Native Hawaiian Poets

Celebrating the Richness of Native Hawaiian Poetry: A Tribute for AAPI Heritage Month

As we delve into Asian American and Pacific Islander (AAPI) Heritage Month, it’s essential to honor the diverse cultures and voices within this broad spectrum of identities and poetics. In the kaleidoscope of AAPI identities, Native Hawaiian poetry stands as a profound expression of heritage, history, and resilience. Rooted in the traditions of Kanaka Maoli, Native Hawaiian poetry encapsulates the spirit of the islands, weaving together narratives of land, ocean, and the human experience.


Understanding Kanaka Maoli

Kanaka Maoli refers to the indigenous people of Hawaii, embodying a deep connection to the land (ʻāina), culture, and language. The richness of Kanaka Maoli is reflected in various art forms, with poetry holding a special place as a vehicle for storytelling, cultural preservation, and resistance.


Darrell Lum: The Voice of Everyday Life

Darrell Lum, a key figure in contemporary Hawaiian literature, captures the essence of everyday life in his poetry. Co-founder of Bamboo Ridge Press, Lum’s work delves into the nuances of Hawaiian identity and the struggles of everyday people. His poetry collection, “Pass On, No Pass Back!” explores themes of family, identity, and the complexities of living in Hawaii. Lum’s ability to infuse humor and poignancy into his verses makes his poetry accessible and relatable to readers of all backgrounds.


Eric Chock: Bridging Past and Present

Eric Chock‘s poetry bridges the past and present, intertwining the legacy of Kanaka Maoli with contemporary narratives. Through his works, such as “Last Days Here” and “Portraits of Grace,” Chock explores themes of memory, loss, and the enduring spirit of Hawaii. His evocative imagery and lyrical style evoke a sense of nostalgia while addressing pressing issues facing modern Hawaiian society.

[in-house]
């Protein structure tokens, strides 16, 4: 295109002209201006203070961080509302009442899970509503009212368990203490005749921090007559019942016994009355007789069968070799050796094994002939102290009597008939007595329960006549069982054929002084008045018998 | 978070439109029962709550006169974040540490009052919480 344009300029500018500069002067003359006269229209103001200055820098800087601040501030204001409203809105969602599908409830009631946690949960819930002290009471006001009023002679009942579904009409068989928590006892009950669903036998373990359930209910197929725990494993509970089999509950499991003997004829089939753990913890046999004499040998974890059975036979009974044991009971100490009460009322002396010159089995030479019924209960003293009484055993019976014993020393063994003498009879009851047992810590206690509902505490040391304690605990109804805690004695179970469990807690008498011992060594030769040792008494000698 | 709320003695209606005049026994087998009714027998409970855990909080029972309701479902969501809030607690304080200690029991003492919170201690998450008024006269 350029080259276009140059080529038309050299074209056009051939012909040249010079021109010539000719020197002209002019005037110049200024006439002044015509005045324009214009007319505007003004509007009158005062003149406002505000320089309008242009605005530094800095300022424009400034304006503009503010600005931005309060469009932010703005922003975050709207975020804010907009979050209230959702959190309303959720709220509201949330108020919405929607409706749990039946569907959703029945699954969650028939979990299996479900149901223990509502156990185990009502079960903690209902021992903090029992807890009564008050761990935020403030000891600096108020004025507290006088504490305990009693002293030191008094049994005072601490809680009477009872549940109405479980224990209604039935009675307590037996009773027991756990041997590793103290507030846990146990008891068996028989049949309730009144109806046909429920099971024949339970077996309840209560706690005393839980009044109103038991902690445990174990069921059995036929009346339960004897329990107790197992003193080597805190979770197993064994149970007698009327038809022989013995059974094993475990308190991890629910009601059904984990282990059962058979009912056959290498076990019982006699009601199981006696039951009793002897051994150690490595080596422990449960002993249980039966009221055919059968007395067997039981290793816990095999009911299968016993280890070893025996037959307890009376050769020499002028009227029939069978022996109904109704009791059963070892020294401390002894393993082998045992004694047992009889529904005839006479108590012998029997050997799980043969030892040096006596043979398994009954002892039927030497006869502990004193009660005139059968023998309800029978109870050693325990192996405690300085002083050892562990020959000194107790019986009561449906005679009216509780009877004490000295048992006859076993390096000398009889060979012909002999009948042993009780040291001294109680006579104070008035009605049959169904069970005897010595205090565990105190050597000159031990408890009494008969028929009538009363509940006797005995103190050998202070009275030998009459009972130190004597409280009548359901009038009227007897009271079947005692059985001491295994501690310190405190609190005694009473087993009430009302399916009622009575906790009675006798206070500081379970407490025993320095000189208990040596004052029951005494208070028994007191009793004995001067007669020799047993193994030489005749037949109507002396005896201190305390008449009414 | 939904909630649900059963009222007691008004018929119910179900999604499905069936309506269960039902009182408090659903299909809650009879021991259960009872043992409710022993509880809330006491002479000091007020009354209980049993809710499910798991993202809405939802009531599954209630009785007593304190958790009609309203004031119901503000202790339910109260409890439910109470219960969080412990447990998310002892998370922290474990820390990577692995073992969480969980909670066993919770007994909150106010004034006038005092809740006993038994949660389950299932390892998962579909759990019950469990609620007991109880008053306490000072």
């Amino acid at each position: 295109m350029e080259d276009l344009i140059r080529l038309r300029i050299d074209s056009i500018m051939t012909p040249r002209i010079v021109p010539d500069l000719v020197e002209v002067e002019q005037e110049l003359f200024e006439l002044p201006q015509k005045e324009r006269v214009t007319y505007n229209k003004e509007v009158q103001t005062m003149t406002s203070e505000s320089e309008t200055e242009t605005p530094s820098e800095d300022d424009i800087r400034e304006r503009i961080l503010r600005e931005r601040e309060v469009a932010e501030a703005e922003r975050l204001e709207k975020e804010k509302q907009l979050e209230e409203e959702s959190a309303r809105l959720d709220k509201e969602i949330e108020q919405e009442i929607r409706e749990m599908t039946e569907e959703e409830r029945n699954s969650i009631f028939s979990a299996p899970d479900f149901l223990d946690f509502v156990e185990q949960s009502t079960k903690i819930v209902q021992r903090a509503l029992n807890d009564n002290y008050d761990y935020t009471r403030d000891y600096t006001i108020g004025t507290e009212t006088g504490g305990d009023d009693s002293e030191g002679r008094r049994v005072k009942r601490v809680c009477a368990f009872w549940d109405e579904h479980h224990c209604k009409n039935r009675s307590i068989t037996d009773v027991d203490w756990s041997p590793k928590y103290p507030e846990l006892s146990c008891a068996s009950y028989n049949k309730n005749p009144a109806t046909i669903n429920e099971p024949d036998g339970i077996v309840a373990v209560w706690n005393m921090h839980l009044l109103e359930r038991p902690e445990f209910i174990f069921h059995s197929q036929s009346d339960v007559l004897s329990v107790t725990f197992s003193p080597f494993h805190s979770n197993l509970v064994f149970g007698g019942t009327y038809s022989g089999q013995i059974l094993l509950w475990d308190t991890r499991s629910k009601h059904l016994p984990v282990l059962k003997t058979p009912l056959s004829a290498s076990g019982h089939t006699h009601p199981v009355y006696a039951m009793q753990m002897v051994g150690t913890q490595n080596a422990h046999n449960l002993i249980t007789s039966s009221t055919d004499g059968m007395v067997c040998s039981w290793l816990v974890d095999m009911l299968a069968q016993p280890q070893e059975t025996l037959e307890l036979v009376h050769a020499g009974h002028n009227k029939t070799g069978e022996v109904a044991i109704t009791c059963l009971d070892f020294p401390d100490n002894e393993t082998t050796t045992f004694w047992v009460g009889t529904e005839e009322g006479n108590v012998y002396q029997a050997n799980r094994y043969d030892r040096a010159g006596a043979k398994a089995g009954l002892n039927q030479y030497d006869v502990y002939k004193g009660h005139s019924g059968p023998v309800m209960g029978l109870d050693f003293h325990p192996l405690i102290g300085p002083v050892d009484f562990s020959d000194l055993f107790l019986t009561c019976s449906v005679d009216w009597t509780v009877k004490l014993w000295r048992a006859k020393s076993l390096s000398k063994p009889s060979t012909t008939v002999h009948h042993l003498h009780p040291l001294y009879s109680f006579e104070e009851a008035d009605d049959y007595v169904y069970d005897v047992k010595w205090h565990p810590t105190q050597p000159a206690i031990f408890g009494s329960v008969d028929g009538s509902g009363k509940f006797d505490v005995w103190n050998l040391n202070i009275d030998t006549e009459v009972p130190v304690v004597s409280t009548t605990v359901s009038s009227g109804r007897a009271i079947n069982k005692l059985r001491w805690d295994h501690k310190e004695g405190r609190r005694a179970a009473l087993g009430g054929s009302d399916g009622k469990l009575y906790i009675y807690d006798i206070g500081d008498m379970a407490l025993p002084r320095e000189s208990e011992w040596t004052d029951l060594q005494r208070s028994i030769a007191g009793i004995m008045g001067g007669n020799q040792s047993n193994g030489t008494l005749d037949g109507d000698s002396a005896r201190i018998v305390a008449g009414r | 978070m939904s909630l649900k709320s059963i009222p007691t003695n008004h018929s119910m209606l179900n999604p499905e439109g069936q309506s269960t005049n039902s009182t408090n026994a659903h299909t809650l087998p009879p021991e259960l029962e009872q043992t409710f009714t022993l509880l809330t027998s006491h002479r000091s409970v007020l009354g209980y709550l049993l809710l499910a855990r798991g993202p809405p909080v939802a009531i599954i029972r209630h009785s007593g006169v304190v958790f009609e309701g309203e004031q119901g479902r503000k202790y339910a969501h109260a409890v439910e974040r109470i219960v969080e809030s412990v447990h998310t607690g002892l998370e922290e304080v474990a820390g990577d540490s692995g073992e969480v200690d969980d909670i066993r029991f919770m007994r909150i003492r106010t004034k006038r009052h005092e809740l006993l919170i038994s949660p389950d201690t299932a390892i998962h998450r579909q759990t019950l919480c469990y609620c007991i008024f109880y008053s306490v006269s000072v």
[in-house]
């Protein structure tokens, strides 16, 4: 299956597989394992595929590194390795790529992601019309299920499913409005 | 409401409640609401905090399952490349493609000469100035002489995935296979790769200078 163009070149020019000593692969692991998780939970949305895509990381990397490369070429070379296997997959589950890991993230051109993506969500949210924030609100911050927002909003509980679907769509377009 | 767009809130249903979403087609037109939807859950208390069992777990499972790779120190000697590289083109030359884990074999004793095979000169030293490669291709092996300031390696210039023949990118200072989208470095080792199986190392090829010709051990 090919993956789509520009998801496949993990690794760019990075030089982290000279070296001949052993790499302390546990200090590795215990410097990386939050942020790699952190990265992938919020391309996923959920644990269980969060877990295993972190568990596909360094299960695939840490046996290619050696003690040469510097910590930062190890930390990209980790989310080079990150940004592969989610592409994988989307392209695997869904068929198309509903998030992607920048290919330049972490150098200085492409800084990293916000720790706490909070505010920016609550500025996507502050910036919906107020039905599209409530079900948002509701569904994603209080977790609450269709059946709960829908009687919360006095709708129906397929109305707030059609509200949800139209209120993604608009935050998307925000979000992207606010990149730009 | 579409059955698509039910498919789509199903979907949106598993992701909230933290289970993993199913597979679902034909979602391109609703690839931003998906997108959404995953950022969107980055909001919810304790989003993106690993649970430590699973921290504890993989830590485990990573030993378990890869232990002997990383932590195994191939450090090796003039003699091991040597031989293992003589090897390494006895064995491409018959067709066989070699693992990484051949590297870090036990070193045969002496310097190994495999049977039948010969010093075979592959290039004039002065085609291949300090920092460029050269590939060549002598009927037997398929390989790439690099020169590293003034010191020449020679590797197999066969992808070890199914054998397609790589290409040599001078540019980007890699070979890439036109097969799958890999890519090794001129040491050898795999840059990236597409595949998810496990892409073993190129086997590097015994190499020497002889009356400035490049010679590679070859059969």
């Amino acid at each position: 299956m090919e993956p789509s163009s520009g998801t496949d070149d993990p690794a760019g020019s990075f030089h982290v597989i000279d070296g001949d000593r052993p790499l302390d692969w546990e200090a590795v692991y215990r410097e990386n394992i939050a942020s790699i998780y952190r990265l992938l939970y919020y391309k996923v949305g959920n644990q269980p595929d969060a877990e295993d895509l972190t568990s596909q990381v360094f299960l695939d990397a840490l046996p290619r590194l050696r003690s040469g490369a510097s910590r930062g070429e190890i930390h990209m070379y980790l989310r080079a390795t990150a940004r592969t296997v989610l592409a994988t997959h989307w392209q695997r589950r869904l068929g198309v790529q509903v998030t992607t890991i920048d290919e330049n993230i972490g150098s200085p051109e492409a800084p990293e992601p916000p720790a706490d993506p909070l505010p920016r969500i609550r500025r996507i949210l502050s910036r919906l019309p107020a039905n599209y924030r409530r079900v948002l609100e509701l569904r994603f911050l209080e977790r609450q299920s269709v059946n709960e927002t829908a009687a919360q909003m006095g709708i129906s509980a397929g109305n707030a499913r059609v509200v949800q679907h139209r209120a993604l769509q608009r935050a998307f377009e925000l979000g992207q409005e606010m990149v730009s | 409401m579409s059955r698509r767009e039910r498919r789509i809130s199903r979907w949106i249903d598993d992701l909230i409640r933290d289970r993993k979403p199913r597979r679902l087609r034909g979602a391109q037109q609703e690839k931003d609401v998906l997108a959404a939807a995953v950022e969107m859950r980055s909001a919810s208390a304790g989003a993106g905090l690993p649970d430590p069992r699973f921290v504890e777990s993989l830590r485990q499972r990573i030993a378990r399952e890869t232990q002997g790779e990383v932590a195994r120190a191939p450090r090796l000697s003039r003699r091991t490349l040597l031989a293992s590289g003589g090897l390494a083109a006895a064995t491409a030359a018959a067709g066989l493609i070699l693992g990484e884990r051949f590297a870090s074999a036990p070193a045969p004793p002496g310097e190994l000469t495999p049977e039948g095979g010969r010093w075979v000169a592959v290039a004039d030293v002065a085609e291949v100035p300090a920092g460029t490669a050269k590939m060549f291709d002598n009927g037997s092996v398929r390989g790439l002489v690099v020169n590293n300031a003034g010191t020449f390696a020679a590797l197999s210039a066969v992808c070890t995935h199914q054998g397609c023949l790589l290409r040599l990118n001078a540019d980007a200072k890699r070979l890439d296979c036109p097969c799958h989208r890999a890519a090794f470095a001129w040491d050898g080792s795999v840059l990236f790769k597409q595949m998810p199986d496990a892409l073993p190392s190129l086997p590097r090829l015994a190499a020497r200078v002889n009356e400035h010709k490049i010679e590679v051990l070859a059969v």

Ku`ualoha Meyer Ho`omanawanui: Weaving Cultural Narratives

Ku`ualoha Meyer Ho`omanawanui’s poetry celebrates Native Hawaiian culture, language, and spirituality. Her collection “ʻĀina: A Reflection of Native Hawaiians” beautifully weaves traditional cultural narratives with contemporary themes. Ho`omanawanui’s mastery of language and deep understanding of Hawaiian mythology create a poetic tapestry that honors the ancestral wisdom of Kanaka Maoli.


Vilsoni Hereniko: A Global Perspective

Vilsoni Hereniko’s poetry reflects a global perspective while remaining deeply rooted in Hawaiian identity. His collection “Woven Gods” explores themes of colonization, identity, and the complexities of cultural exchange. Through his work, Hereniko challenges conventional narratives and offers a fresh perspective on the intersection of cultures in Hawaii and beyond.


Kathy Dee Kaleokealoha Kaloloahilani Banggo: A Voice of Empowerment

Kathy Dee Kaleokealoha Kaloloahilani Banggo’s poetry is a powerful work of empowerment, highlighting the resilience and strength of Kanaka Maoli women. Through collections like “Native Tongue” and “Navigating Destiny,” Banggo celebrates the beauty of Hawaiian culture while addressing issues of identity, gender, and social justice. Her poetry serves as a rallying cry for indigenous rights and a testament to the enduring spirit of Hawaii’s people.


In celebrating AAPI Heritage Month, let us recognize and appreciate the rich tapestry of Native Hawaiian poetry. As we embrace the diversity of AAPI cultures, may we continue to uplift and amplify the voices of Kanaka Maoli, ensuring that their stories and legacies endure for generations to come.